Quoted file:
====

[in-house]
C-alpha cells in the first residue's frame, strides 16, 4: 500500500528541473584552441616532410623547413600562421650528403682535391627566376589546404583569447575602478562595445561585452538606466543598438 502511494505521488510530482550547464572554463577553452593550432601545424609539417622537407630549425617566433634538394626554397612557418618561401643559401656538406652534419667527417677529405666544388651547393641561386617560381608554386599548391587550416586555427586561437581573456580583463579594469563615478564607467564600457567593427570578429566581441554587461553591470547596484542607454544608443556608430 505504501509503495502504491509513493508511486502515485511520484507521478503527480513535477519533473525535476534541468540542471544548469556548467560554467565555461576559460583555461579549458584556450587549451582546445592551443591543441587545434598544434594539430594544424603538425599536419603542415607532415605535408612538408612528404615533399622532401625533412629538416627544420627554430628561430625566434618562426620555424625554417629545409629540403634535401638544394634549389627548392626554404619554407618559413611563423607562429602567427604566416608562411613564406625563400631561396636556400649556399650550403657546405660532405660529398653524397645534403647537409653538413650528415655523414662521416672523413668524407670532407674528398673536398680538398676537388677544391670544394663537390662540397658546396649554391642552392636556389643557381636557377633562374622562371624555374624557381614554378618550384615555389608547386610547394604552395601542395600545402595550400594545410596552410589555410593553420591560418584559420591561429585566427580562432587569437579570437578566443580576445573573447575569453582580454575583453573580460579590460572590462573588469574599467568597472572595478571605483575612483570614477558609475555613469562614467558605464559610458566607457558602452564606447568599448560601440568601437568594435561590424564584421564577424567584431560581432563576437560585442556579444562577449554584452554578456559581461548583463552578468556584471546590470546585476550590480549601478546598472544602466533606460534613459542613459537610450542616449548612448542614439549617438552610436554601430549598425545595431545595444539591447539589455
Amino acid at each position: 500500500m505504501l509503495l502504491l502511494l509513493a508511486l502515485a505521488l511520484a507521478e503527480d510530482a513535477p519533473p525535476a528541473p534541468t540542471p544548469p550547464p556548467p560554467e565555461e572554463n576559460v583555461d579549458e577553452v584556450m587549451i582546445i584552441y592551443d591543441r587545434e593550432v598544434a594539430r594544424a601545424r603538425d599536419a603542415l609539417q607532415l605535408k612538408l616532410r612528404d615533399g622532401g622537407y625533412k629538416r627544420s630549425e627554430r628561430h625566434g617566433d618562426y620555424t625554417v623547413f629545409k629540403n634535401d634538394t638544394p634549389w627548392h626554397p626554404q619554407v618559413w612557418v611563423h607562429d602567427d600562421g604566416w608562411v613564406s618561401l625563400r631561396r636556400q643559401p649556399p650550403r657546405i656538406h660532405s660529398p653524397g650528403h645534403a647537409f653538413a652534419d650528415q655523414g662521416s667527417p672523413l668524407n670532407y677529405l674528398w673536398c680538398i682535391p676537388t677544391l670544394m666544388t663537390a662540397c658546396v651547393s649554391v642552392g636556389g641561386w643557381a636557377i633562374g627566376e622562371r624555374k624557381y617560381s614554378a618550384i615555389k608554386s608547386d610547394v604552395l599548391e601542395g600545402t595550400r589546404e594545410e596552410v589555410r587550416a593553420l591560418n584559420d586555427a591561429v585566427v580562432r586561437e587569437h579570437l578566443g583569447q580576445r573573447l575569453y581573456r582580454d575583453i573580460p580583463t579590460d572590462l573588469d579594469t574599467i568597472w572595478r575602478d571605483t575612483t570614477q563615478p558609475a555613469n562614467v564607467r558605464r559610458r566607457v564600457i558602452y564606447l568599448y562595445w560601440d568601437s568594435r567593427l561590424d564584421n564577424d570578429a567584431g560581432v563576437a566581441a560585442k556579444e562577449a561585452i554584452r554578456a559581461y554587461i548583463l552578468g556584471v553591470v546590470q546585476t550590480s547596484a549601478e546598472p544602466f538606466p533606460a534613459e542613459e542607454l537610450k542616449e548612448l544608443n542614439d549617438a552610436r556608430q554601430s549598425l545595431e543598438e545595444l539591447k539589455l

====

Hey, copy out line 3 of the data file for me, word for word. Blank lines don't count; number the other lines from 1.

Amino acid at each position: 500500500m505504501l509503495l502504491l502511494l509513493a508511486l502515485a505521488l511520484a507521478e503527480d510530482a513535477p519533473p525535476a528541473p534541468t540542471p544548469p550547464p556548467p560554467e565555461e572554463n576559460v583555461d579549458e577553452v584556450m587549451i582546445i584552441y592551443d591543441r587545434e593550432v598544434a594539430r594544424a601545424r603538425d599536419a603542415l609539417q607532415l605535408k612538408l616532410r612528404d615533399g622532401g622537407y625533412k629538416r627544420s630549425e627554430r628561430h625566434g617566433d618562426y620555424t625554417v623547413f629545409k629540403n634535401d634538394t638544394p634549389w627548392h626554397p626554404q619554407v618559413w612557418v611563423h607562429d602567427d600562421g604566416w608562411v613564406s618561401l625563400r631561396r636556400q643559401p649556399p650550403r657546405i656538406h660532405s660529398p653524397g650528403h645534403a647537409f653538413a652534419d650528415q655523414g662521416s667527417p672523413l668524407n670532407y677529405l674528398w673536398c680538398i682535391p676537388t677544391l670544394m666544388t663537390a662540397c658546396v651547393s649554391v642552392g636556389g641561386w643557381a636557377i633562374g627566376e622562371r624555374k624557381y617560381s614554378a618550384i615555389k608554386s608547386d610547394v604552395l599548391e601542395g600545402t595550400r589546404e594545410e596552410v589555410r587550416a593553420l591560418n584559420d586555427a591561429v585566427v580562432r586561437e587569437h579570437l578566443g583569447q580576445r573573447l575569453y581573456r582580454d575583453i573580460p580583463t579590460d572590462l573588469d579594469t574599467i568597472w572595478r575602478d571605483t575612483t570614477q563615478p558609475a555613469n562614467v564607467r558605464r559610458r566607457v564600457i558602452y564606447l568599448y562595445w560601440d568601437s568594435r567593427l561590424d564584421n564577424d570578429a567584431g560581432v563576437a566581441a560585442k556579444e562577449a561585452i554584452r554578456a559581461y554587461i548583463l552578468g556584471v553591470v546590470q546585476t550590480s547596484a549601478e546598472p544602466f538606466p533606460a534613459e542613459e542607454l537610450k542616449e548612448l544608443n542614439d549617438a552610436r556608430q554601430s549598425l545595431e543598438e545595444l539591447k539589455l